In the past decade, eDiscovery has grown into a necessary part of business activity. Companies have generated and accumulated enormous quantities of electronically stored information on a scale that would have been unthinkable in the era of paper record keeping. This information is subject to discovery in legal and regulatory matters, and yet eDiscovery has yet to become a standard business process, mainly because the legal aspects are so complex, and the skills needed to accurately access, search and prepare the large volume of information that is stored on many different systems, created by numerous employees, working in different departments and diverse locations, in the short timeframe permitted, is a daunting task. One that is made considerably more difficult by stringent rules that govern how the eDiscovery process must be conducted in order for findings to be legally defensible. The reality for many organisations faced with the eDiscovery needs is that they are far from ready yet to integrate and optimize these services into their normal business operations.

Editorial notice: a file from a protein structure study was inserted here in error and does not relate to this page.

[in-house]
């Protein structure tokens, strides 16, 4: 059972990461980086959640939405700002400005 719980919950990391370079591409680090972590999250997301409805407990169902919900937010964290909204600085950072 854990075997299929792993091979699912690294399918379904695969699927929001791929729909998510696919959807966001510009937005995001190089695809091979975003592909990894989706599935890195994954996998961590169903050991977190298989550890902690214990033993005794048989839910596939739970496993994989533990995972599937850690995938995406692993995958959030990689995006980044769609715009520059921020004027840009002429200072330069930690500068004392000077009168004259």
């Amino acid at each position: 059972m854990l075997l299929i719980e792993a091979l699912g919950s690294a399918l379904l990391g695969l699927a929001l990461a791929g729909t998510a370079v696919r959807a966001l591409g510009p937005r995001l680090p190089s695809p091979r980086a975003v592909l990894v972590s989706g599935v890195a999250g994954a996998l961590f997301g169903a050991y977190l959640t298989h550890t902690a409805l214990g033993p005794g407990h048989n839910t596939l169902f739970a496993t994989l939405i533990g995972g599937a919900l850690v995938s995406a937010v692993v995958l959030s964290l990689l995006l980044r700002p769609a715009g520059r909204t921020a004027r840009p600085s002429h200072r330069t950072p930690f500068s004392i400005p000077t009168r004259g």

eDiscovery is an evolving field that goes far beyond technology considerations alone. By the nature of the task it gives rise to multiple legal, constitutional, political, security and personal privacy issues, many of which have yet to be resolved.